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cluster of white brush. The Indians passed uncomfortably close to us on their way to some other place, as the settlement was not molested that night. They confined their raids mostly to stealing of stock, such as horses and mules. However, they did not hesitate in "lifting a scalp" if chance offered. Some time later Indians appeared at night and made a raid on our settlement, taking with them a number of horses, and happened to lose one of their own —a little dun pony. We took up this pony and fed him so that he was soon nice and fat. One evening we took him out to graze near the house, and had gone back some 300 yards when we saw a bunch of redskins leading away our fat little pony, and we lost no time in hiding. We found the cut hobble next morning about ten feet from where we had left the horse, and I guess the Indians had watched us and waited long enough for us to leave and then took the animal. That very night the Indians stole horses all over the settlement. They also visited a place belonging to Nic Haby. He had his horses and mules in a pen and was guarding them, hiding behind a large live oak tree. Early in the night he noticed his horses becoming restless, and directly an Indian appeared above the fence and jumped into the corral among the horses. Nic Haby was a good shot and the Indian found it out. The following morning a neighbor of Haby's came over to tell Haby his trouble with Indians and the loss of horses he had sustained, when he espied the dead Indian. He drew his dirk and plunged it into the redskin's body, exclaiming : "That is the son-of-a-gun; he stole my horses." They put a rope around the Indian's head and dragged him up on the mountain, turning him over to the mercies of the buzzards and hogs. They accorded him the same burial that the redskins gave their white victims. For a long time thereafter nobody would eat pork.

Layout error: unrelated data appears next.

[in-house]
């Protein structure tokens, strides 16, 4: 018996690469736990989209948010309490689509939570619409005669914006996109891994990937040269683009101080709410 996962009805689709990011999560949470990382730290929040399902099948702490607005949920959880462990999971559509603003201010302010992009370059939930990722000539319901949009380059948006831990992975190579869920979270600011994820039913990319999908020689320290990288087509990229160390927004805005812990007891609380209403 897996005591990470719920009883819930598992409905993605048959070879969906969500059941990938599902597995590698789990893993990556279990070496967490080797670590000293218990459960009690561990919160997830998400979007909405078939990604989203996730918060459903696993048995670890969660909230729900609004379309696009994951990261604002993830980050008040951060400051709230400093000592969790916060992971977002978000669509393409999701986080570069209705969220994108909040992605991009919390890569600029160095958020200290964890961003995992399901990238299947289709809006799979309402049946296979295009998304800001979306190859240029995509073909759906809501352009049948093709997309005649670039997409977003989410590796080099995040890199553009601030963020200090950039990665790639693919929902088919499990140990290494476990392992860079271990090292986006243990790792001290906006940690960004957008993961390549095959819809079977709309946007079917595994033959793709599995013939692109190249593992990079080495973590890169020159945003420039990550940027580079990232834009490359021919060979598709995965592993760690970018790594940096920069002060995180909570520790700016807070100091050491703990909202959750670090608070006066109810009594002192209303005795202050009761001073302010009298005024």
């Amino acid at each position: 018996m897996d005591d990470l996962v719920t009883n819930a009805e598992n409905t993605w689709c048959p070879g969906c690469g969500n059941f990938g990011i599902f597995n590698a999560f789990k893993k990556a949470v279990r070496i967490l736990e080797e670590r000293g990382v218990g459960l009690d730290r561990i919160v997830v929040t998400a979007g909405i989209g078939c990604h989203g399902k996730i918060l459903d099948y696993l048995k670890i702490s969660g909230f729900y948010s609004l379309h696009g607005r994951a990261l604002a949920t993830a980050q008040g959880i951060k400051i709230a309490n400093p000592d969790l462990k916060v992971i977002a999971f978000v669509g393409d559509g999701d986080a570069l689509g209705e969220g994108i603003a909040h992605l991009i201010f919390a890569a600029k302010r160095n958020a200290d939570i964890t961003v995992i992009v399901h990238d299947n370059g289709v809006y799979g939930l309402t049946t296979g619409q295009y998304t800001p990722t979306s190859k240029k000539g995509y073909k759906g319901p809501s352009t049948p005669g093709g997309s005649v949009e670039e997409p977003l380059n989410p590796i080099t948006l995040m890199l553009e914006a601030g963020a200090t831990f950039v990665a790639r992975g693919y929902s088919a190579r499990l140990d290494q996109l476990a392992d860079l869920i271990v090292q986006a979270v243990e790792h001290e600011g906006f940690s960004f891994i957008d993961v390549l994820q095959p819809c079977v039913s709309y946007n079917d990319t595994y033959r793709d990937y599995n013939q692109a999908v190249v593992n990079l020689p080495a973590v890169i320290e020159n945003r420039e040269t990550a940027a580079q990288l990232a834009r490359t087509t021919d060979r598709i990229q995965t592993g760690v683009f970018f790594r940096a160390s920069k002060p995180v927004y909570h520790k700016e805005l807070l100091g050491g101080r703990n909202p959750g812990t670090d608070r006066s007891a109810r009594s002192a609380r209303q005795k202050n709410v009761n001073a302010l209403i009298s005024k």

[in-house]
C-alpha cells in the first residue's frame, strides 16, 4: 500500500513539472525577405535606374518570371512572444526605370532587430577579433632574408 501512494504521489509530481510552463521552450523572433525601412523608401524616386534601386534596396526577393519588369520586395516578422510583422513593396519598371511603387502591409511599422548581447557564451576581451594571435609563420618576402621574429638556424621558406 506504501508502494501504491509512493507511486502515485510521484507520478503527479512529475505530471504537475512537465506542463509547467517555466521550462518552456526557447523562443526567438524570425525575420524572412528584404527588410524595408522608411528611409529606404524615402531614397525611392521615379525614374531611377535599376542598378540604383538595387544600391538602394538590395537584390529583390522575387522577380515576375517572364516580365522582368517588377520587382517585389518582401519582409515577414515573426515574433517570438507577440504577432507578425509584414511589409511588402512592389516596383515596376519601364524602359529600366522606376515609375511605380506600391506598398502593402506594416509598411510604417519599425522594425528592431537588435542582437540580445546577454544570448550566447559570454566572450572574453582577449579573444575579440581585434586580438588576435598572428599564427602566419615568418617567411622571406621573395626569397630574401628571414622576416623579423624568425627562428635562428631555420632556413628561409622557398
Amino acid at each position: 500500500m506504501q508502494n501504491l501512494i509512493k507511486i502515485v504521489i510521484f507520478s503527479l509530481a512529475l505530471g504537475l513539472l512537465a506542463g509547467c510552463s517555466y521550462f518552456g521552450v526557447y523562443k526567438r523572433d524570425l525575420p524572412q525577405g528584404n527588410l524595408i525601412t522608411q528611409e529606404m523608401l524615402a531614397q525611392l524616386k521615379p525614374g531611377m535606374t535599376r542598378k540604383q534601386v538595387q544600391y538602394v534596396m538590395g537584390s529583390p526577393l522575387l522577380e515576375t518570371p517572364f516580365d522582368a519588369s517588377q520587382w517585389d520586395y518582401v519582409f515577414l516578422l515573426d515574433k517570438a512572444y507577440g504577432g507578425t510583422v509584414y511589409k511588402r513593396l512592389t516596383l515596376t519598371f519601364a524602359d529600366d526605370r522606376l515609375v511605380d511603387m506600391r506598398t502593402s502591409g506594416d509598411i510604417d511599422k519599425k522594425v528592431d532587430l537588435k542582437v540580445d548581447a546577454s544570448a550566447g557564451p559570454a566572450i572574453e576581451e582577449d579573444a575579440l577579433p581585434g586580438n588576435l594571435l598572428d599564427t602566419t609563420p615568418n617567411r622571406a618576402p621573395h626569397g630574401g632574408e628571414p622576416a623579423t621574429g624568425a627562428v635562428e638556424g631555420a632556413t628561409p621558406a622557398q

After I was large, or old enough to work out, I started freighting, my first trip being with a two-horse wagon